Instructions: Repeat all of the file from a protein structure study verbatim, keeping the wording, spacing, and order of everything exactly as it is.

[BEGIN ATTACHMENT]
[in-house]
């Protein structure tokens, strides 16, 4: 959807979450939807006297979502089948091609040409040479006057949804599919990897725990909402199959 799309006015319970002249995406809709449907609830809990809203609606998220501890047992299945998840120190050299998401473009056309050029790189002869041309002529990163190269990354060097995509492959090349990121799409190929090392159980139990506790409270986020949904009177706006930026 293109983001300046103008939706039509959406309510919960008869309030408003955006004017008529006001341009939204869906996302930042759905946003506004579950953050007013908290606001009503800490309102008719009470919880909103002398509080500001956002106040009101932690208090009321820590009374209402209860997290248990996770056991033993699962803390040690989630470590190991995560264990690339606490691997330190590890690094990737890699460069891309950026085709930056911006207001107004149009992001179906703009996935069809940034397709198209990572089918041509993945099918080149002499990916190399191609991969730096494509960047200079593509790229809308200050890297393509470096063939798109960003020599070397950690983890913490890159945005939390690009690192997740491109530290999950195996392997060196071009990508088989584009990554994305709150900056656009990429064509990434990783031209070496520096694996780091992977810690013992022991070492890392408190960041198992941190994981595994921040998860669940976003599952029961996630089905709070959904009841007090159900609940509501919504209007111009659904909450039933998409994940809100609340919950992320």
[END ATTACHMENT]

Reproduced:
[in-house]
């Protein structure tokens, strides 16, 4: 959807979450939807006297979502089948091609040409040479006057949804599919990897725990909402199959 799309006015319970002249995406809709449907609830809990809203609606998220501890047992299945998840120190050299998401473009056309050029790189002869041309002529990163190269990354060097995509492959090349990121799409190929090392159980139990506790409270986020949904009177706006930026 293109983001300046103008939706039509959406309510919960008869309030408003955006004017008529006001341009939204869906996302930042759905946003506004579950953050007013908290606001009503800490309102008719009470919880909103002398509080500001956002106040009101932690208090009321820590009374209402209860997290248990996770056991033993699962803390040690989630470590190991995560264990690339606490691997330190590890690094990737890699460069891309950026085709930056911006207001107004149009992001179906703009996935069809940034397709198209990572089918041509993945099918080149002499990916190399191609991969730096494509960047200079593509790229809308200050890297393509470096063939798109960003020599070397950690983890913490890159945005939390690009690192997740491109530290999950195996392997060196071009990508088989584009990554994305709150900056656009990429064509990434990783031209070496520096694996780091992977810690013992022991070492890392408190960041198992941190994981595994921040998860669940976003599952029961996630089905709070959904009841007090159900609940509501919504209007111009659904909450039933998409994940809100609340919950992320």